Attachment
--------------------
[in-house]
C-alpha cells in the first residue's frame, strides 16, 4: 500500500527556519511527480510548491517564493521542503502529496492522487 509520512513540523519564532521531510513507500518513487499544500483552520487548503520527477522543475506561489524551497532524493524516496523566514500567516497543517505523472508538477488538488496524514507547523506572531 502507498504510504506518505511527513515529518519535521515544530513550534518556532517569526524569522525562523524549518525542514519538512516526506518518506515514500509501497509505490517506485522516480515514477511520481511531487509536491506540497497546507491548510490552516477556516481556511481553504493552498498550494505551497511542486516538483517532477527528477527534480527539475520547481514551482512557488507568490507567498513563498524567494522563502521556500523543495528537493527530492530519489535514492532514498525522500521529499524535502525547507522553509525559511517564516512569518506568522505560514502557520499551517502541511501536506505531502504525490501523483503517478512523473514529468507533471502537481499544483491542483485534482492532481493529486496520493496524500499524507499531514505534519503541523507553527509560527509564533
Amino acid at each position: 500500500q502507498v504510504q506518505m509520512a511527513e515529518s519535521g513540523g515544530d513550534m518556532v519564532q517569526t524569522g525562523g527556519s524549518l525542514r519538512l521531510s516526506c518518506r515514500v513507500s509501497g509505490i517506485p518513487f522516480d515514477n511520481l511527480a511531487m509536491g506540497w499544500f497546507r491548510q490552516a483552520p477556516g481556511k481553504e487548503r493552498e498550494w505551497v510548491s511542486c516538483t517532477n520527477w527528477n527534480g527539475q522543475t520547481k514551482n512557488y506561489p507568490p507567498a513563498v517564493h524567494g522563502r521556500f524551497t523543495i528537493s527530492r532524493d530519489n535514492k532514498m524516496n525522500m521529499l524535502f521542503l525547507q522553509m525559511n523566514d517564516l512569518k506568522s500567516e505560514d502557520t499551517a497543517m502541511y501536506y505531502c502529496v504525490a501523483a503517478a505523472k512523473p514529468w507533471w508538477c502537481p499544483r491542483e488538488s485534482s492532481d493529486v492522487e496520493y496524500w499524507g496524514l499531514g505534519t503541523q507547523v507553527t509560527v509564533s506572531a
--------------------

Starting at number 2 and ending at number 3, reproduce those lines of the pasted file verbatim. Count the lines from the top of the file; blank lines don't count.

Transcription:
C-alpha cells in the first residue's frame, strides 16, 4: 500500500527556519511527480510548491517564493521542503502529496492522487 509520512513540523519564532521531510513507500518513487499544500483552520487548503520527477522543475506561489524551497532524493524516496523566514500567516497543517505523472508538477488538488496524514507547523506572531 502507498504510504506518505511527513515529518519535521515544530513550534518556532517569526524569522525562523524549518525542514519538512516526506518518506515514500509501497509505490517506485522516480515514477511520481511531487509536491506540497497546507491548510490552516477556516481556511481553504493552498498550494505551497511542486516538483517532477527528477527534480527539475520547481514551482512557488507568490507567498513563498524567494522563502521556500523543495528537493527530492530519489535514492532514498525522500521529499524535502525547507522553509525559511517564516512569518506568522505560514502557520499551517502541511501536506505531502504525490501523483503517478512523473514529468507533471502537481499544483491542483485534482492532481493529486496520493496524500499524507499531514505534519503541523507553527509560527509564533
Amino acid at each position: 500500500q502507498v504510504q506518505m509520512a511527513e515529518s519535521g513540523g515544530d513550534m518556532v519564532q517569526t524569522g525562523g527556519s524549518l525542514r519538512l521531510s516526506c518518506r515514500v513507500s509501497g509505490i517506485p518513487f522516480d515514477n511520481l511527480a511531487m509536491g506540497w499544500f497546507r491548510q490552516a483552520p477556516g481556511k481553504e487548503r493552498e498550494w505551497v510548491s511542486c516538483t517532477n520527477w527528477n527534480g527539475q522543475t520547481k514551482n512557488y506561489p507568490p507567498a513563498v517564493h524567494g522563502r521556500f524551497t523543495i528537493s527530492r532524493d530519489n535514492k532514498m524516496n525522500m521529499l524535502f521542503l525547507q522553509m525559511n523566514d517564516l512569518k506568522s500567516e505560514d502557520t499551517a497543517m502541511y501536506y505531502c502529496v504525490a501523483a503517478a505523472k512523473p514529468w507533471w508538477c502537481p499544483r491542483e488538488s485534482s492532481d493529486v492522487e496520493y496524500w499524507g496524514l499531514g505534519t503541523q507547523v507553527t509560527v509564533s506572531a